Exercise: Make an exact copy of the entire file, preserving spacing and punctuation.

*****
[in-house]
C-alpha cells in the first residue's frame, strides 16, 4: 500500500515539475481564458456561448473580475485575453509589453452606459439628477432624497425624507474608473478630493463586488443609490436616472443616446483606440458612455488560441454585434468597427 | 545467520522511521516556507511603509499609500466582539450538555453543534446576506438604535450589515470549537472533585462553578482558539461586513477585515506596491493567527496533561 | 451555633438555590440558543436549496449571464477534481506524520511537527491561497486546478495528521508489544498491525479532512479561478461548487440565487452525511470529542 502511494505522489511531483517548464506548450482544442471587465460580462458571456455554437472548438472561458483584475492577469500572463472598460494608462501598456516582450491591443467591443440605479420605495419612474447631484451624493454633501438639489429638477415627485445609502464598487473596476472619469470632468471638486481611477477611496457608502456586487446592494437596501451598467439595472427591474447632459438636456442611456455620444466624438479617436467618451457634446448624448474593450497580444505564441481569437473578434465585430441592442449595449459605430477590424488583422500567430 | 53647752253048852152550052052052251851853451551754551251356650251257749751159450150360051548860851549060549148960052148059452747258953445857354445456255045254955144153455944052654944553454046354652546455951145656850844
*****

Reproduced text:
[in-house]
C-alpha cells in the first residue's frame, strides 16, 4: 500500500515539475481564458456561448473580475485575453509589453452606459439628477432624497425624507474608473478630493463586488443609490436616472443616446483606440458612455488560441454585434468597427 | 545467520522511521516556507511603509499609500466582539450538555453543534446576506438604535450589515470549537472533585462553578482558539461586513477585515506596491493567527496533561 | 451555633438555590440558543436549496449571464477534481506524520511537527491561497486546478495528521508489544498491525479532512479561478461548487440565487452525511470529542 502511494505522489511531483517548464506548450482544442471587465460580462458571456455554437472548438472561458483584475492577469500572463472598460494608462501598456516582450491591443467591443440605479420605495419612474447631484451624493454633501438639489429638477415627485445609502464598487473596476472619469470632468471638486481611477477611496457608502456586487446592494437596501451598467439595472427591474447632459438636456442611456455620444466624438479617436467618451457634446448624448474593450497580444505564441481569437473578434465585430441592442449595449459605430477590424488583422500567430 | 53647752253048852152550052052052251851853451551754551251356650251257749751159450150360051548860851549060549148960052148059452747258953445857354445456255045254955144153455944052654944553454046354652546455951145656850844